With the introduction of its latest ‘New World’ machining centre the Toyoda FH800SX-i, the company has responded to the need for more environmentally - friendly products. The FH800SX-i has an 800mm pallet and X-axis of 1450mm, Y-axis of 1250mm and Z-axis of 1550mm.
Working to its own Eco-Scale assessment indicator of 0 to 100 – the smaller the number the better - the new machine was calculated to be rated at 68.2 against the previous generation product – an overall reduction of 14%. In terms of CO2 the machine signified a reduction of 18.4%.
According to Toyoda, 2D CNC of Hinckley, in performing the Eco-Scale assessment, items were rated by Toyoda in four distinct categories: reduction, environmental maintainability, energy saving and information disclosure. In each item area it was rated against assessment points through the life-cycle of the machine.
Reduction involved its manufacture, packing, transportation and equipment application while environmental maintainability covered procurement and disposal, which also involved the use of hazardous/toxic properties, or any elements that could prove dangerous.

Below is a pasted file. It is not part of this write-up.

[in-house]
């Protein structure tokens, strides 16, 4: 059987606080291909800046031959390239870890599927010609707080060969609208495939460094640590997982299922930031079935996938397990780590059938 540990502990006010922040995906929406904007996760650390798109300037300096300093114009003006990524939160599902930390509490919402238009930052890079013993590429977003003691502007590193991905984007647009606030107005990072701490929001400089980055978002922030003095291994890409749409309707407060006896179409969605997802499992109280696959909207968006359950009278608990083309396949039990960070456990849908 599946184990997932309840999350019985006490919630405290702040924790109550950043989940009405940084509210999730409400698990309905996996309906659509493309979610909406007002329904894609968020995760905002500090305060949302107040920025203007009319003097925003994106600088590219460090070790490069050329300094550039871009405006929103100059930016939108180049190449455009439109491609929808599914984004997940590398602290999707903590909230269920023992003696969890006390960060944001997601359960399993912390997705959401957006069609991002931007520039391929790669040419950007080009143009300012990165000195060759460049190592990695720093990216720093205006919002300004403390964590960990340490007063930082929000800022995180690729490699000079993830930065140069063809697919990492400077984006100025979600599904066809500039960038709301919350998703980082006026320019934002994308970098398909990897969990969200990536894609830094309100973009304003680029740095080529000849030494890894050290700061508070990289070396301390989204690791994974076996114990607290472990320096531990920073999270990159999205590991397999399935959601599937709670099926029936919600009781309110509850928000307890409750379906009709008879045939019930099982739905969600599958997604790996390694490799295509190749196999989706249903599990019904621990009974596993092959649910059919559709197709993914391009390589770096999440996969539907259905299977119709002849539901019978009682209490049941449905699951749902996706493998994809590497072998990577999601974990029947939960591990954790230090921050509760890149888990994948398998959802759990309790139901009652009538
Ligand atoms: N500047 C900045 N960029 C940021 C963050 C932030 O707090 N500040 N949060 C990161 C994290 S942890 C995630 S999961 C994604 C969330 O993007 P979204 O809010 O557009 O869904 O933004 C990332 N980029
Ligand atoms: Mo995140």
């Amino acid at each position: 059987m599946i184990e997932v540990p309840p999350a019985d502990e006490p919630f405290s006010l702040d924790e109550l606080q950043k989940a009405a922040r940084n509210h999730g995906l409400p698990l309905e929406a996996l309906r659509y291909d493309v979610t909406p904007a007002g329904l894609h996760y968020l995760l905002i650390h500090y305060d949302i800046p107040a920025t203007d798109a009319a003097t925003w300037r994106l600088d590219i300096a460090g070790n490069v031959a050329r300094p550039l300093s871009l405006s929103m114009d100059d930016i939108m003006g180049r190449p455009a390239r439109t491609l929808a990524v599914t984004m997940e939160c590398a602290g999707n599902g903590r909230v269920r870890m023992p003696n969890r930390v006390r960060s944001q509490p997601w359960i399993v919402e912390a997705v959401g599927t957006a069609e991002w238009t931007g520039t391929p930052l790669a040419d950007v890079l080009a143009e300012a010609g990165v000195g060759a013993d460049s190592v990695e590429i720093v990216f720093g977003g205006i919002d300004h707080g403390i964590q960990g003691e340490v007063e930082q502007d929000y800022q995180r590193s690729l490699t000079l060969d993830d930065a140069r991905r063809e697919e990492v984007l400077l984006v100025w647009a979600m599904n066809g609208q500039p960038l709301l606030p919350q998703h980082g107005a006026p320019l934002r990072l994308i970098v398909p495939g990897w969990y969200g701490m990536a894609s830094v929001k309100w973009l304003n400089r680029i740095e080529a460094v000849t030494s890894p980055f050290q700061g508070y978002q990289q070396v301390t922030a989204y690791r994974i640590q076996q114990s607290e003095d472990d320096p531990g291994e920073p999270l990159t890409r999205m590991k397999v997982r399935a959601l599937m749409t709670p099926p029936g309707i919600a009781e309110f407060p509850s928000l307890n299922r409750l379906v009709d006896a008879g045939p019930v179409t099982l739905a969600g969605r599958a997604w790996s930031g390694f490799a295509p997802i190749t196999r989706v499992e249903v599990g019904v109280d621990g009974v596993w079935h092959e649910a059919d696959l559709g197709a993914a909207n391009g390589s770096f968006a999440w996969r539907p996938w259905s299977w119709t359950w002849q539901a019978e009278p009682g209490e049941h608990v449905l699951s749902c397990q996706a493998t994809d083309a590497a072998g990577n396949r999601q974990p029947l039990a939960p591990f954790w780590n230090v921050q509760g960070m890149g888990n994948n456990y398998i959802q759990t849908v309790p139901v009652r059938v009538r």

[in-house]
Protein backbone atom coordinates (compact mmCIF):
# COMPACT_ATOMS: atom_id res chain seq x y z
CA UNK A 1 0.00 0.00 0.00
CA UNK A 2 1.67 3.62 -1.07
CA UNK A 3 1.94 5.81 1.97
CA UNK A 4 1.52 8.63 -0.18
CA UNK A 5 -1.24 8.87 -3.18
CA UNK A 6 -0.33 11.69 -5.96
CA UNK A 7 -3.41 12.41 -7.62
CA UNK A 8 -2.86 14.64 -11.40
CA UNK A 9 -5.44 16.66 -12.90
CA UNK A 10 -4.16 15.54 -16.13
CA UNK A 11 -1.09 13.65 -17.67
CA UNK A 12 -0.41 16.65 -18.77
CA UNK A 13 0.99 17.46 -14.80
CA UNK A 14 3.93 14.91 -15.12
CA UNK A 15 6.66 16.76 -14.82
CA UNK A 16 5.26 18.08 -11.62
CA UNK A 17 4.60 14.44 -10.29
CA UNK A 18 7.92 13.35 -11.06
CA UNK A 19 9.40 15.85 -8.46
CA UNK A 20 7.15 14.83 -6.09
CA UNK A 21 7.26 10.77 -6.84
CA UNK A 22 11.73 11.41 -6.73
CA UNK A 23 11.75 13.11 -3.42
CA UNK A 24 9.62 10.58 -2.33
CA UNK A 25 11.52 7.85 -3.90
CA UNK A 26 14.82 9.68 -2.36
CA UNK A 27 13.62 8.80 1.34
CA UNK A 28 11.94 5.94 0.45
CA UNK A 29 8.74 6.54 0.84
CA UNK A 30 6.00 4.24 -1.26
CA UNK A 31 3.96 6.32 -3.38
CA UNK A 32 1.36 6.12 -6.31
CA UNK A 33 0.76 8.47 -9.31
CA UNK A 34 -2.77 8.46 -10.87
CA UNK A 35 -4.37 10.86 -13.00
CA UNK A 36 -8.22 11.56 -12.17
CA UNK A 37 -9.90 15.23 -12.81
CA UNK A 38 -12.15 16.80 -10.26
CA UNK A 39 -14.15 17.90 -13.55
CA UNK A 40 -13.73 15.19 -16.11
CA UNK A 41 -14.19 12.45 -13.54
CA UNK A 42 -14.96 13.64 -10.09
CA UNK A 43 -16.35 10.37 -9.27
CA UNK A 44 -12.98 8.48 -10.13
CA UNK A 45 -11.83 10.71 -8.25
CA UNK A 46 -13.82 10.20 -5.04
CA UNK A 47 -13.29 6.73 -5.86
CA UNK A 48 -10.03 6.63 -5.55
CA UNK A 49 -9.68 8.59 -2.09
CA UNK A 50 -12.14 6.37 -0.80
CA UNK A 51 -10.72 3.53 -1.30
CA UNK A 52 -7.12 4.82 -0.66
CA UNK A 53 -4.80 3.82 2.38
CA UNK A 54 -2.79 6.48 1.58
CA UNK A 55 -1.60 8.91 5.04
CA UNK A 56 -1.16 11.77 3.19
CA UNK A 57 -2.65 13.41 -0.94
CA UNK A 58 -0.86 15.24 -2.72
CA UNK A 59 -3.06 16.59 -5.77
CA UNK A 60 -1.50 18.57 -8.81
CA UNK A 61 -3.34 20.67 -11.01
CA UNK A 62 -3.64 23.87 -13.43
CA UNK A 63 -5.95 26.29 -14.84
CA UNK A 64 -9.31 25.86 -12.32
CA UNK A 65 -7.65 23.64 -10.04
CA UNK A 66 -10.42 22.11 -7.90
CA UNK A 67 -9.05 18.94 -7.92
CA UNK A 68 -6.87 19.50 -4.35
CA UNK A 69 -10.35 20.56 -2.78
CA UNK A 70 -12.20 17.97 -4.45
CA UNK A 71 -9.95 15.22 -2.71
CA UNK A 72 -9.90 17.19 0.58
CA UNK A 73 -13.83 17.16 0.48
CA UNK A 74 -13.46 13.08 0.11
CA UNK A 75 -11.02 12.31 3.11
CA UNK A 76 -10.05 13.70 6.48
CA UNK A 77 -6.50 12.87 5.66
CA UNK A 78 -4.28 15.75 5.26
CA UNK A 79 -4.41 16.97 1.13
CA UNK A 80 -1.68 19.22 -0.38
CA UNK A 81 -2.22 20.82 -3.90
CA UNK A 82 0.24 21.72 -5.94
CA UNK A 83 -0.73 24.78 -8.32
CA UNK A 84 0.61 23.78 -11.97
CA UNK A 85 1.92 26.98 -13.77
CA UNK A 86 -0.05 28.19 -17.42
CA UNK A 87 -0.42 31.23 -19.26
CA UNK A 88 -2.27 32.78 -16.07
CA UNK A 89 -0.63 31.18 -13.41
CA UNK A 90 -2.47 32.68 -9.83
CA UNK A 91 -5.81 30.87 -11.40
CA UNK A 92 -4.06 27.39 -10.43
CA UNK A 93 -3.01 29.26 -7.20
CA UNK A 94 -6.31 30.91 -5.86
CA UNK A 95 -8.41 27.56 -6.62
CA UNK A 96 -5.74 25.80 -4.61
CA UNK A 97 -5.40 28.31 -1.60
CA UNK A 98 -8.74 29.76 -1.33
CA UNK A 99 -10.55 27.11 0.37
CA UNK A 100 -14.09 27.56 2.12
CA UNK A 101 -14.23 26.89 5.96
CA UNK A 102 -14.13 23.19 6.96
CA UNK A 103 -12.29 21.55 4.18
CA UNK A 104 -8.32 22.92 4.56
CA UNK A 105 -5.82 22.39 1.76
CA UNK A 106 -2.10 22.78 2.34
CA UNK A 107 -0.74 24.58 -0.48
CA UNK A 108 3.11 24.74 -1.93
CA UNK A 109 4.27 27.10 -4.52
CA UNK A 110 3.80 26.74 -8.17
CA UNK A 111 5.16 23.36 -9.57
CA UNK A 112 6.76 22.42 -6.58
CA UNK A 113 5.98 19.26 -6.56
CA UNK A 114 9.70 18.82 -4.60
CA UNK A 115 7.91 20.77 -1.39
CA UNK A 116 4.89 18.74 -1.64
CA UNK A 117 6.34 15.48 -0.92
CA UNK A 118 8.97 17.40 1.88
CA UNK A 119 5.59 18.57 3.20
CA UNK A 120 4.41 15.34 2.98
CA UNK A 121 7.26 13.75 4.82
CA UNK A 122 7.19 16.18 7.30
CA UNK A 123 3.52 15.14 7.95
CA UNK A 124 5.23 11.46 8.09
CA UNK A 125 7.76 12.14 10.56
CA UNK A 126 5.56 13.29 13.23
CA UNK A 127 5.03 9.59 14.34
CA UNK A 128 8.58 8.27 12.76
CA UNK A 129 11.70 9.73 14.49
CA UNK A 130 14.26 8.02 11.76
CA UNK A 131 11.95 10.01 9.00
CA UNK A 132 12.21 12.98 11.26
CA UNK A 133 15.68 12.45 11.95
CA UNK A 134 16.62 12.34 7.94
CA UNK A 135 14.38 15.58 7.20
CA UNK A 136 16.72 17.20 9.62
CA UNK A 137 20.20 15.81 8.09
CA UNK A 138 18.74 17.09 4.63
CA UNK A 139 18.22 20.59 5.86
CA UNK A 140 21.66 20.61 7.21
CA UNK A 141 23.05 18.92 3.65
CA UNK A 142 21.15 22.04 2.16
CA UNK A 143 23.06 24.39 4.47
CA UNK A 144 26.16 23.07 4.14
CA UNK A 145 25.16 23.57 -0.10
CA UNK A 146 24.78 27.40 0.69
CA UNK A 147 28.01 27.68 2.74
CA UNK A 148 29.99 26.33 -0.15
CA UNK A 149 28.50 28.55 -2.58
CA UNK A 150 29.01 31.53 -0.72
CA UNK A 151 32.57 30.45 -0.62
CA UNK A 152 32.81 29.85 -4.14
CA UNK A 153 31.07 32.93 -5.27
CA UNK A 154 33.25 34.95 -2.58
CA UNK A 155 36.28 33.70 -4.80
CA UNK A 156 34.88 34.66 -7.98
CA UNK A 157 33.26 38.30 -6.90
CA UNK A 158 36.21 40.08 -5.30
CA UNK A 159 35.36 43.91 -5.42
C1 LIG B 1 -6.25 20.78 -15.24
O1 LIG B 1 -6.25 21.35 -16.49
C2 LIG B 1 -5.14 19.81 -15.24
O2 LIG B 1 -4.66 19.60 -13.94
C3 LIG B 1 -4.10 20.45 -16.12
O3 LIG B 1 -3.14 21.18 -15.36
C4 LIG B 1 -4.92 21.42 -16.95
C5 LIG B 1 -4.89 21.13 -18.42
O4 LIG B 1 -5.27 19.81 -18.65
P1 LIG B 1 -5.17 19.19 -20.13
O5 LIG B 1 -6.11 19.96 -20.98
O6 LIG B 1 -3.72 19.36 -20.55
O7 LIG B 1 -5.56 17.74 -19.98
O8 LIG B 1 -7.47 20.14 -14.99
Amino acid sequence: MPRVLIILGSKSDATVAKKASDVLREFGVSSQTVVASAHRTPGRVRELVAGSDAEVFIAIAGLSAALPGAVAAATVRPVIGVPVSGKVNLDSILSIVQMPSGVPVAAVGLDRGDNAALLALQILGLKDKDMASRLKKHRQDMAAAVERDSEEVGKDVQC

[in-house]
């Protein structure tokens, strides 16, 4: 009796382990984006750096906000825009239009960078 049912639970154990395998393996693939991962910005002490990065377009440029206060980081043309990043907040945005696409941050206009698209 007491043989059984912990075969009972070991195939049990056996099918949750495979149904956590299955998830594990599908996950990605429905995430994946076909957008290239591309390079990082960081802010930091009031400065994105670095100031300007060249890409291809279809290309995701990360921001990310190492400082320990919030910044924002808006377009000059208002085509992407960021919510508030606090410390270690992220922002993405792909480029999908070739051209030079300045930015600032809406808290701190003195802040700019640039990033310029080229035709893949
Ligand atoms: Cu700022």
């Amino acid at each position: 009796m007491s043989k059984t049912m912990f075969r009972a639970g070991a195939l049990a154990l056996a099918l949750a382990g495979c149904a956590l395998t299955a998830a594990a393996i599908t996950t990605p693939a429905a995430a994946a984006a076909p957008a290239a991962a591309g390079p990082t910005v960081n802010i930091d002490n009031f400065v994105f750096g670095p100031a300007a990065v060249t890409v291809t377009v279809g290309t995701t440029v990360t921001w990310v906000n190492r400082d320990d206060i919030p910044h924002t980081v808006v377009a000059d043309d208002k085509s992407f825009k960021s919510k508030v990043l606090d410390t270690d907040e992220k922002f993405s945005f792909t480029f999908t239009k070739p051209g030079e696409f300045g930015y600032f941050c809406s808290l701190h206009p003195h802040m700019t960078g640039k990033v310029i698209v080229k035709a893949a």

Energy saving covered all aspects of equipment application and its manufacture and information disclosure, the provision of information at the time of product disposal.
Such was the result for the new machine development programme that the builder reduced the number of parts by 20% – a more simple structure not only saved resource but would also contribute to higher overall reliability in service.
The reduction in coolant consumption created savings of 40% by developing a centre trough method for chip evacuation, which was sited directly below the cutting area. According to Toyoda, swarf disposal puts high demand on fixed energy, the supply of hydraulic pressure, lubricant and pneumatics to accommodate the vast amount of coolant flow required to discharge large volumes of material.
Coolant pump power requirements were also reduced by half due to the centre trough system. As a result the power of pumps could be reduced and by optimising piping and layout, this contributed to a further 10% reduction in pressure loss.
Even the number of bolts used in build were reduced by 15% due to optimisation of the design of the machine structure and a 32% reduction in cabling was achieved by utilising the field bus method giving easier connection between PLC, sensors, SOL valves and other control devices.
By changing the material in the tool magazine socket from phenol resin to Type 66 nylon, which can be recycled, this contributed to an annual material saving of 4.8t.